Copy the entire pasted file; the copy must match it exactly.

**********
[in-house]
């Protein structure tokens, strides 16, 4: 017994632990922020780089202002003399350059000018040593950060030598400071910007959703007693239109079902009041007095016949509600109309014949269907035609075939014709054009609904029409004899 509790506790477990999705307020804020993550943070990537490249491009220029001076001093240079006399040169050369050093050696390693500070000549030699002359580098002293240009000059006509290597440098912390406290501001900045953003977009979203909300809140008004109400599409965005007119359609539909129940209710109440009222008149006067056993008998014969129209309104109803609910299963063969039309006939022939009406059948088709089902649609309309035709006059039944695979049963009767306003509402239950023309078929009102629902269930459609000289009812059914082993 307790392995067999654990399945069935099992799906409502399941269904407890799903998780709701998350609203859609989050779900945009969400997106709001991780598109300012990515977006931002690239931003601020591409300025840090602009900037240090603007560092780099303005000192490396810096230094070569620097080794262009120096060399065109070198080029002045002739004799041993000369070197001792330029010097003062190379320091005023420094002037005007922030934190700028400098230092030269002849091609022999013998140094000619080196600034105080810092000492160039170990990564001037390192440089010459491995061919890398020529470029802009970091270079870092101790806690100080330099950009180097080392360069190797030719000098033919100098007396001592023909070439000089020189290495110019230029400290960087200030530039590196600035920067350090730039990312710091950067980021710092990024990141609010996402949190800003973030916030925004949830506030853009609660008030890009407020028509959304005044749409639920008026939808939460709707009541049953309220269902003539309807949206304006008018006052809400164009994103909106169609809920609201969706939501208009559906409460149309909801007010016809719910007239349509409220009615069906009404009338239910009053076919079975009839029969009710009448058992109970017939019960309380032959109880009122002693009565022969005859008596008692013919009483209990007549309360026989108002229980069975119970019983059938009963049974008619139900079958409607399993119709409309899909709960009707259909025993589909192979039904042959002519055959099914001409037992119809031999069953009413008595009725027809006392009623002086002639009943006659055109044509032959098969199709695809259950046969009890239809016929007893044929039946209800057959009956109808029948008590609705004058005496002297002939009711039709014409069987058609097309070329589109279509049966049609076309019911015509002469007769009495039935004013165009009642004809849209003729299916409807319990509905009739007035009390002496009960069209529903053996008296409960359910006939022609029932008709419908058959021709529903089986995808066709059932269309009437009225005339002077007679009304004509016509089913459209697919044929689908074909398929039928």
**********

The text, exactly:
[in-house]
């Protein structure tokens, strides 16, 4: 017994632990922020780089202002003399350059000018040593950060030598400071910007959703007693239109079902009041007095016949509600109309014949269907035609075939014709054009609904029409004899 509790506790477990999705307020804020993550943070990537490249491009220029001076001093240079006399040169050369050093050696390693500070000549030699002359580098002293240009000059006509290597440098912390406290501001900045953003977009979203909300809140008004109400599409965005007119359609539909129940209710109440009222008149006067056993008998014969129209309104109803609910299963063969039309006939022939009406059948088709089902649609309309035709006059039944695979049963009767306003509402239950023309078929009102629902269930459609000289009812059914082993 307790392995067999654990399945069935099992799906409502399941269904407890799903998780709701998350609203859609989050779900945009969400997106709001991780598109300012990515977006931002690239931003601020591409300025840090602009900037240090603007560092780099303005000192490396810096230094070569620097080794262009120096060399065109070198080029002045002739004799041993000369070197001792330029010097003062190379320091005023420094002037005007922030934190700028400098230092030269002849091609022999013998140094000619080196600034105080810092000492160039170990990564001037390192440089010459491995061919890398020529470029802009970091270079870092101790806690100080330099950009180097080392360069190797030719000098033919100098007396001592023909070439000089020189290495110019230029400290960087200030530039590196600035920067350090730039990312710091950067980021710092990024990141609010996402949190800003973030916030925004949830506030853009609660008030890009407020028509959304005044749409639920008026939808939460709707009541049953309220269902003539309807949206304006008018006052809400164009994103909106169609809920609201969706939501208009559906409460149309909801007010016809719910007239349509409220009615069906009404009338239910009053076919079975009839029969009710009448058992109970017939019960309380032959109880009122002693009565022969005859008596008692013919009483209990007549309360026989108002229980069975119970019983059938009963049974008619139900079958409607399993119709409309899909709960009707259909025993589909192979039904042959002519055959099914001409037992119809031999069953009413008595009725027809006392009623002086002639009943006659055109044509032959098969199709695809259950046969009890239809016929007893044929039946209800057959009956109808029948008590609705004058005496002297002939009711039709014409069987058609097309070329589109279509049966049609076309019911015509002469007769009495039935004013165009009642004809849209003729299916409807319990509905009739007035009390002496009960069209529903053996008296409960359910006939022609029932008709419908058959021709529903089986995808066709059932269309009437009225005339002077007679009304004509016509089913459209697919044929689908074909398929039928």